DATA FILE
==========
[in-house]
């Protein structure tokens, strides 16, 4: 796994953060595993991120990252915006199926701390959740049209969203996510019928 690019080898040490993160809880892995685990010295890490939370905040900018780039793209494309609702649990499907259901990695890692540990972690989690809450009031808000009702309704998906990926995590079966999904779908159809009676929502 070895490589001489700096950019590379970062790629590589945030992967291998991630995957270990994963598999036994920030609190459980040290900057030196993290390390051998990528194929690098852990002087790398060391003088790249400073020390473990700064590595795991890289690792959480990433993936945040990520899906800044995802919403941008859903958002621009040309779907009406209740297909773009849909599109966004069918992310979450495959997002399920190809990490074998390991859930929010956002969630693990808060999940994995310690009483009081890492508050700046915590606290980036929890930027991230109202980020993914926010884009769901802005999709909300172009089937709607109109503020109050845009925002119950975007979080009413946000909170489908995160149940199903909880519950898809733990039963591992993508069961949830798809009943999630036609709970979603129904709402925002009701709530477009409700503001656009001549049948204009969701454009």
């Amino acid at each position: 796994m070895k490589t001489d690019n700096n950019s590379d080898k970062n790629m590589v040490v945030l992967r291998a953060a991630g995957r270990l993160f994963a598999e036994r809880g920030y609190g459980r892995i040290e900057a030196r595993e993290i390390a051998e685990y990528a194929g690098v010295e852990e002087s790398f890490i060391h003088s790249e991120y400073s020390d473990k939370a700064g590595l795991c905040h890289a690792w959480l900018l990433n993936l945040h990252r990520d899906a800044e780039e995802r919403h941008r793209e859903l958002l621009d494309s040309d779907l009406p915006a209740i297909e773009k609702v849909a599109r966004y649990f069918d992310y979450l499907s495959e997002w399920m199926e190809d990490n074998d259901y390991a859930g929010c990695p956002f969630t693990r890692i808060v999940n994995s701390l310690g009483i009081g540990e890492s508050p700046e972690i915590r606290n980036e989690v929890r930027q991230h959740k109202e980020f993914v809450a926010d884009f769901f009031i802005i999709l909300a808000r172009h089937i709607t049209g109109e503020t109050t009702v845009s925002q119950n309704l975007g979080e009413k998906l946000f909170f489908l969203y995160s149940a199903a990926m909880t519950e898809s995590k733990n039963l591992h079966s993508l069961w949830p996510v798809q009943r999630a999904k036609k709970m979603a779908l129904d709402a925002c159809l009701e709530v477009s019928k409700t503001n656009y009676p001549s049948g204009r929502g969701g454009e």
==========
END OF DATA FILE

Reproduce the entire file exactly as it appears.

[in-house]
């Protein structure tokens, strides 16, 4: 796994953060595993991120990252915006199926701390959740049209969203996510019928 690019080898040490993160809880892995685990010295890490939370905040900018780039793209494309609702649990499907259901990695890692540990972690989690809450009031808000009702309704998906990926995590079966999904779908159809009676929502 070895490589001489700096950019590379970062790629590589945030992967291998991630995957270990994963598999036994920030609190459980040290900057030196993290390390051998990528194929690098852990002087790398060391003088790249400073020390473990700064590595795991890289690792959480990433993936945040990520899906800044995802919403941008859903958002621009040309779907009406209740297909773009849909599109966004069918992310979450495959997002399920190809990490074998390991859930929010956002969630693990808060999940994995310690009483009081890492508050700046915590606290980036929890930027991230109202980020993914926010884009769901802005999709909300172009089937709607109109503020109050845009925002119950975007979080009413946000909170489908995160149940199903909880519950898809733990039963591992993508069961949830798809009943999630036609709970979603129904709402925002009701709530477009409700503001656009001549049948204009969701454009």
């Amino acid at each position: 796994m070895k490589t001489d690019n700096n950019s590379d080898k970062n790629m590589v040490v945030l992967r291998a953060a991630g995957r270990l993160f994963a598999e036994r809880g920030y609190g459980r892995i040290e900057a030196r595993e993290i390390a051998e685990y990528a194929g690098v010295e852990e002087s790398f890490i060391h003088s790249e991120y400073s020390d473990k939370a700064g590595l795991c905040h890289a690792w959480l900018l990433n993936l945040h990252r990520d899906a800044e780039e995802r919403h941008r793209e859903l958002l621009d494309s040309d779907l009406p915006a209740i297909e773009k609702v849909a599109r966004y649990f069918d992310y979450l499907s495959e997002w399920m199926e190809d990490n074998d259901y390991a859930g929010c990695p956002f969630t693990r890692i808060v999940n994995s701390l310690g009483i009081g540990e890492s508050p700046e972690i915590r606290n980036e989690v929890r930027q991230h959740k109202e980020f993914v809450a926010d884009f769901f009031i802005i999709l909300a808000r172009h089937i709607t049209g109109e503020t109050t009702v845009s925002q119950n309704l975007g979080e009413k998906l946000f909170f489908l969203y995160s149940a199903a990926m909880t519950e898809s995590k733990n039963l591992h079966s993508l069961w949830p996510v798809q009943r999630a999904k036609k709970m979603a779908l129904d709402a925002c159809l009701e709530v477009s019928k409700t503001n656009y009676p001549s049948g204009r929502g969701g454009e």